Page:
Saturday, 7 May 2011

Sixth Rejoinder to Eerlijke Handel on Fair Trade or Free Trade

In response to Eerlijke's post here.

The legal system is messed up because it's a monopoly, as opposed to competitive system. See The Possibility of Private Law for the kind of legal system I advocate.

Competition bids up wages and increases the bargaining power of workers like nothing else can.

I hope the companies I buy from are invested in the poorest regions, and I hope that if they are making extra-high profits because they are paying low wages, or if they cut wages or jobs to make extra-high profits, other companies will soon invest in the region and compete with them for workers. Then they will have to raise wages if they want to keep their employees.

This is what will raise poor people out of poverty: competition, and therefore choices. Unfortunately in many cases government restrictions and a poor law/protection system prevent or discourage capital investment and so limit competition and poverty-alleviation.

While it pales in comparison to the damage done by government restrictions on trade, buying Fairtrade products has a similar effect of lowering the amount of competition in the poorest areas, relative to what it would be if consumers did not value the Fairtrade label.

Friday, 6 May 2011

What is Unschooling? (video)

Dayna Martin introduces unschooling, the idea of letting children direct their own learning, choosing their own methods, subjects and teachers.  Children are self-motivated to learn, and seek out the knowledge they need to operate in the world.  They do not need to be moulded, given artificial incentives or implicit threats by parents, or forced to learn subjects when they do not want to.  Forcing them to go to school against their wishes hampers their educational and social development, and often leaves them with a lifelong hatred of learning.

What is Unschooling?

Dismantle Public Education (video)

A voiceover narration exploring the reasons why educational standards are so poor... the State monopoly. As long as we have public schools, we shall have poor quality education delivered at great cost.

The potential for the abuse of power is enormous, and widely evident today with the biased teaching of subjects like history, economics and political philosophy. Children are forced to attend public schools and then indoctrinated, taught to conform and to obey authority.

Dismantle Public Education

Gun Control (video)

A voiceover animation illustrating the effect of gun controls. Gun controls mean law-abiding citizens (LAW TAKERS) have their guns taken from them by the State (the LAW MAKERS), so they are no longer able to defend themselves from criminals (LAW BREAKERS). In fact it helps the criminals, by disarming the very people they intend to harm, and leaves the populace vulnerable to democide (mass murder committed by States).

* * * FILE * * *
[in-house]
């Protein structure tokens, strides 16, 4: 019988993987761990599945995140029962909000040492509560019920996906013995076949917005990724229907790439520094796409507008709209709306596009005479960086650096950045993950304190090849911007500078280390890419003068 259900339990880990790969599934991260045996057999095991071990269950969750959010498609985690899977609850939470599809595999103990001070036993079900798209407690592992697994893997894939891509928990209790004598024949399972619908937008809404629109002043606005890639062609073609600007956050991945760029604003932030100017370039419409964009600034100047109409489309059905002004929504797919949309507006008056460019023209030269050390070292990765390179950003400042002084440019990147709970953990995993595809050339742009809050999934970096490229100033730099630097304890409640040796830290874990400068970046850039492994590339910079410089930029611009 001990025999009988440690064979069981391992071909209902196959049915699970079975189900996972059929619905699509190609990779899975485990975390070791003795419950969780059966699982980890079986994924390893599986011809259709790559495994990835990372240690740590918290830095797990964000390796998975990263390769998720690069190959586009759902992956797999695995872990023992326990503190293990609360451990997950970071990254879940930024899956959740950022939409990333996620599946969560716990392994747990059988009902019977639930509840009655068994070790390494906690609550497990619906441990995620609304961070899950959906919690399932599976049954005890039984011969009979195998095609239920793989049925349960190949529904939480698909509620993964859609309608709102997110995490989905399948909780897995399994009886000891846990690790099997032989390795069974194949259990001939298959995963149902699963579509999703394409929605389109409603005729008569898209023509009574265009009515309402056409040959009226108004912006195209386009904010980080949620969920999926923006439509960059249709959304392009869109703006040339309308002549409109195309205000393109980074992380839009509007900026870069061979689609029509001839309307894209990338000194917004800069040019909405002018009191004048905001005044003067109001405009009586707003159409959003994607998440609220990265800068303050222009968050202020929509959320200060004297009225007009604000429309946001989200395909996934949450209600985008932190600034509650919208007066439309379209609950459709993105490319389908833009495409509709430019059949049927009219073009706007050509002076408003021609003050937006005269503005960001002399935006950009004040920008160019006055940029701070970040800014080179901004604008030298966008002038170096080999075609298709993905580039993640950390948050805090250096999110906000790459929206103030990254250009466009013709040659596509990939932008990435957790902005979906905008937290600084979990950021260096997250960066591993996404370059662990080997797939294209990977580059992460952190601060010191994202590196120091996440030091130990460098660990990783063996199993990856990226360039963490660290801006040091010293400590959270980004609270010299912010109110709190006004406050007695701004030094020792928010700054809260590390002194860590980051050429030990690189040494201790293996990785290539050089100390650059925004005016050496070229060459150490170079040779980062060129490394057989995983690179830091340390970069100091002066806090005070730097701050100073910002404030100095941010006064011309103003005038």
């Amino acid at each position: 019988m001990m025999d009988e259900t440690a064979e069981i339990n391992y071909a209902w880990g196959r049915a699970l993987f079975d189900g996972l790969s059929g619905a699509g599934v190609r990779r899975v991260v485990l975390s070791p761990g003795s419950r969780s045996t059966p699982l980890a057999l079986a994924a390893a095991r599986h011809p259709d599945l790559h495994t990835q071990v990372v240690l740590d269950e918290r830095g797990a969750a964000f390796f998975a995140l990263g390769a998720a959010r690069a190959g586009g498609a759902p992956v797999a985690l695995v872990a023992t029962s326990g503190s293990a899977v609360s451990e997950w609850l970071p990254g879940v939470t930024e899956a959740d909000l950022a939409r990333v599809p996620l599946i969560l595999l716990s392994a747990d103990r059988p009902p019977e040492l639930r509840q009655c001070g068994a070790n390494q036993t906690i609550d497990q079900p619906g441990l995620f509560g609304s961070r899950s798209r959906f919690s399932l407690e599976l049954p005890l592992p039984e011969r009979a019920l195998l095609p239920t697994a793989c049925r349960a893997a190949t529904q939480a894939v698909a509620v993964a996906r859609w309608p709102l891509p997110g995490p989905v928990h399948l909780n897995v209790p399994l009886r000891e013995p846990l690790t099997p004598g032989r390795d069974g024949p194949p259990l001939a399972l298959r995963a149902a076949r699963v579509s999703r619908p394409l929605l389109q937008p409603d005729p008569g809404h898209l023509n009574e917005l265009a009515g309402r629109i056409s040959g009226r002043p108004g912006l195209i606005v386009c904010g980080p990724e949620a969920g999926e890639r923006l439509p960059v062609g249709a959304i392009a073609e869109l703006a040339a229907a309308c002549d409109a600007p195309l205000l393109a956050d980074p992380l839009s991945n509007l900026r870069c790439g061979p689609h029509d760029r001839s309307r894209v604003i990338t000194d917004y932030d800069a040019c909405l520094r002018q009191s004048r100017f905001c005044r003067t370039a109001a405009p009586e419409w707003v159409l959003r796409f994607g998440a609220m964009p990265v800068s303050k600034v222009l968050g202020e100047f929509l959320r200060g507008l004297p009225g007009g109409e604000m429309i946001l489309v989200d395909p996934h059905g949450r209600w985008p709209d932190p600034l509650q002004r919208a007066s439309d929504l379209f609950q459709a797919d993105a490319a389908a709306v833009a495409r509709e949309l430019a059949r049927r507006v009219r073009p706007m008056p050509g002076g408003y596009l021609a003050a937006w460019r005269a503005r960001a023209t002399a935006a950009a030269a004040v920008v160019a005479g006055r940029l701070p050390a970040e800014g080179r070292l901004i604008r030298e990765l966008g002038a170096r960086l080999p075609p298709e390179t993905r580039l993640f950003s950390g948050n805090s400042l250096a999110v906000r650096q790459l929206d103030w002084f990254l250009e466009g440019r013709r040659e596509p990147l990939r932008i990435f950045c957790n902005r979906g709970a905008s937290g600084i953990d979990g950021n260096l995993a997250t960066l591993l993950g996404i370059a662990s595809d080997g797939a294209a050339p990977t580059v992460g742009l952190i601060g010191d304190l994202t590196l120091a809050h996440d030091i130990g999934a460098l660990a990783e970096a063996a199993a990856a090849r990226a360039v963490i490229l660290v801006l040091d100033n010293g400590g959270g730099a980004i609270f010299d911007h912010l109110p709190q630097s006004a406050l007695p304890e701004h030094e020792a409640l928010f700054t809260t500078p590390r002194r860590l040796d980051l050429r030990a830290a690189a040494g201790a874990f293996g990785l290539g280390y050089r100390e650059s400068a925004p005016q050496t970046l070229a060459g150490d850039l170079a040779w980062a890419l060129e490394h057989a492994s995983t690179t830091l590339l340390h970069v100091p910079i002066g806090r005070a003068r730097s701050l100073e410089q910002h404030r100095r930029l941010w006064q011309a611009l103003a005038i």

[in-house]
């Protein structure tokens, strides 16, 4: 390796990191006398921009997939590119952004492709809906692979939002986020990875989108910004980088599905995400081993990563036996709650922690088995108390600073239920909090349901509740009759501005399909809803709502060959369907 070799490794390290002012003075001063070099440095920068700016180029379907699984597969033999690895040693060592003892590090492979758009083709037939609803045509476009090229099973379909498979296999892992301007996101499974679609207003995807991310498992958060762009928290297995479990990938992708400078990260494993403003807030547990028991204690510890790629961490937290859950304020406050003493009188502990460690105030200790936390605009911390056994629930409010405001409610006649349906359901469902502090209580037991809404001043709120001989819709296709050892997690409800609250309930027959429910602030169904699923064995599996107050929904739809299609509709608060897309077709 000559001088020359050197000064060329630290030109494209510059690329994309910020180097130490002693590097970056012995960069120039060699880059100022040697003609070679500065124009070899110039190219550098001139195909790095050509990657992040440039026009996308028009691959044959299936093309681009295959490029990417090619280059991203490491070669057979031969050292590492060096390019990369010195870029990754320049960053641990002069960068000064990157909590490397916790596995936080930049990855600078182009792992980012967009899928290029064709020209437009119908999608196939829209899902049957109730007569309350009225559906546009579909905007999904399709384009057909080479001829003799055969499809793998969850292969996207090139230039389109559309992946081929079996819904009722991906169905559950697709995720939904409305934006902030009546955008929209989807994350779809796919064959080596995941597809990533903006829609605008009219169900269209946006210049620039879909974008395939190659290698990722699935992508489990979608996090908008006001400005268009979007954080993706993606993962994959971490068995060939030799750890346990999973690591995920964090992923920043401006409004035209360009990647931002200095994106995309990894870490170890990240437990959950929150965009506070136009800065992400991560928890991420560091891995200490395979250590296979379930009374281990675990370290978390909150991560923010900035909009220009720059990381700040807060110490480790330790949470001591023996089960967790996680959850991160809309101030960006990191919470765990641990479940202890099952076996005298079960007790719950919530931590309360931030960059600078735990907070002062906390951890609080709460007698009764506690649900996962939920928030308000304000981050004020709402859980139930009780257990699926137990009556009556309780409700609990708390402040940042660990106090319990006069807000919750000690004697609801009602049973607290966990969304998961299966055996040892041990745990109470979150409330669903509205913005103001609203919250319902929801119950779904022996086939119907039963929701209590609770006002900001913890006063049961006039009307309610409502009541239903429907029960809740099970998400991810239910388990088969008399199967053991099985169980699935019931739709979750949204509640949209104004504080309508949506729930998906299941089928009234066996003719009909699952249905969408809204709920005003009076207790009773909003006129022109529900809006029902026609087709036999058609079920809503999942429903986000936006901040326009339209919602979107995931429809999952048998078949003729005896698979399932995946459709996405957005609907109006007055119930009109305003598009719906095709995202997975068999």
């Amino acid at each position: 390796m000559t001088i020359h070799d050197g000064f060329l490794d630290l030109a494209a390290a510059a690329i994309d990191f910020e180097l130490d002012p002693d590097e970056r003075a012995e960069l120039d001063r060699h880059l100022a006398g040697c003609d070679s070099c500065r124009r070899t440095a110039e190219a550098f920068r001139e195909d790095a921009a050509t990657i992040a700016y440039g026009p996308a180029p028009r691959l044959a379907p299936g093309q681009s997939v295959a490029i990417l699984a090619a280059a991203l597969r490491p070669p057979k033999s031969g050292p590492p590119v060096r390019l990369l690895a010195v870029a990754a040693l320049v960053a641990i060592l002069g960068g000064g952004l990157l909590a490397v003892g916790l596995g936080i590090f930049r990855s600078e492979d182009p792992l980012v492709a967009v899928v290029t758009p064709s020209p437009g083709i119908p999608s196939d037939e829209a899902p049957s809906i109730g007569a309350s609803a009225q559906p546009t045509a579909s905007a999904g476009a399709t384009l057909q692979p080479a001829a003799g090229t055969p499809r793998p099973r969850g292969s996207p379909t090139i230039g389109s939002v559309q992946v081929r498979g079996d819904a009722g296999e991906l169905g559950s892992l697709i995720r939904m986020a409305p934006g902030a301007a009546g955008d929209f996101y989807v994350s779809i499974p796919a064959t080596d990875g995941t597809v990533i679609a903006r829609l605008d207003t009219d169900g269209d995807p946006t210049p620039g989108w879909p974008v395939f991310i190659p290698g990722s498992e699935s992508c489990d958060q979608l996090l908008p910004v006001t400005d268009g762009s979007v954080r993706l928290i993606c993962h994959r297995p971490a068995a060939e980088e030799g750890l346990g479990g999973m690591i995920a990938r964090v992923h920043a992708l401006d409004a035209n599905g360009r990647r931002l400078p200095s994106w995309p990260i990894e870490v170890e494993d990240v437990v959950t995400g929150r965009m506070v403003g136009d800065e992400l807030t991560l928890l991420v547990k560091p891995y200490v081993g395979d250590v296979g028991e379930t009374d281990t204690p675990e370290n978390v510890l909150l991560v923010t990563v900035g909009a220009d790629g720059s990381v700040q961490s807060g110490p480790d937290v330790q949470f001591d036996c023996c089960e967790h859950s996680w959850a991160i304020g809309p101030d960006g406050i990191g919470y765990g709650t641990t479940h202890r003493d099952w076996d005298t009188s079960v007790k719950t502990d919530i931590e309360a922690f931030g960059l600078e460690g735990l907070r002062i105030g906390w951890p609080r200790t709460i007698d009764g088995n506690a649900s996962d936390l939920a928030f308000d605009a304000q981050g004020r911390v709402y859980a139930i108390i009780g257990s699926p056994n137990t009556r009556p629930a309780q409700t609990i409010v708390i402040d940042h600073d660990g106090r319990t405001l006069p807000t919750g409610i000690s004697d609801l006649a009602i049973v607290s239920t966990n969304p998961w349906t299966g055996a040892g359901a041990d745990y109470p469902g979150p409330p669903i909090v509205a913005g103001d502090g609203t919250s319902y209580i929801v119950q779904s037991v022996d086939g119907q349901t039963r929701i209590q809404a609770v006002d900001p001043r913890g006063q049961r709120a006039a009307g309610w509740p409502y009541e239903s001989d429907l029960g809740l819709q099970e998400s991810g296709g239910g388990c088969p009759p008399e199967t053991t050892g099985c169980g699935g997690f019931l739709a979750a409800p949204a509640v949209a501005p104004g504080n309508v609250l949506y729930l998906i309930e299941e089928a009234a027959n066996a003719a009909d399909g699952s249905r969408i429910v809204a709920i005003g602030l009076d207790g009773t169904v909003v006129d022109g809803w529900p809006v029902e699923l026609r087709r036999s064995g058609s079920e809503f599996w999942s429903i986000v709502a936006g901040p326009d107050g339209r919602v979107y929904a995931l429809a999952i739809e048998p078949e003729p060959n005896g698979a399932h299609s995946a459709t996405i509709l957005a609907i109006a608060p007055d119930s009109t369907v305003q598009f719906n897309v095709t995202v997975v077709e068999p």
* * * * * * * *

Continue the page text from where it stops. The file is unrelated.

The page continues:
Gun Control

Copying is Not Theft (video)

Nina Paley's charming animation illustrating the simple difference between copying and theft, which supporters of intellectual property rights seem to miss when they condemn the copying of ideas as "theft".

Nina Paley did the animation and sings the song.  She released the video with no music and encouraged others to write music to go with the video.  There are almost a dozen different versions on youtube, to suit every taste. 

The very production process for the video below (my favorite version) demonstrates nicely how much better our lives would be without intellectual monopolies... Nina Paley waived her State-granted privilege to prevent anyone "stealing her idea" by creating a "derivative work", and the result is a better product for the consumer.

Copying is Not Theft

How Intellectual Property Hampers Capitalism (video)

Stephan Kinsella talks about how patent and copyright laws, which forbid the copying of ideas, are simple monopolies granted by the State which inhibit innovation and creativity, slowing technological development.

How Intellectual Property Hampers Capitalism

Fight of the Century: Keynes vs. Hayek Round Two (video)

The sensational follow-up to Fear the Boom and Bust, the first ever economics debate in the form of a rap battle, which has over 2 million views on youtube alone.

Round One was about what causes booms and busts and what we should do about it. This one is about whether government spending helps or hampers the economy.

The question is... could round two be even better than round one?

Fight of the Century: Keynes vs. Hayek Round Two

George Ought To Help (video)

A great animation illustrating with great simplicity the true nature of the State.

George Ought To Help

Capitalism in One Lesson (video)

Nielsio's latest original video is one of the clearest short explanations I have seen of what capitalism is and how State intervention hampers the wealth-generating free market process. It also provides a wealth of useful links to video lectures that explain the points being made in more depth.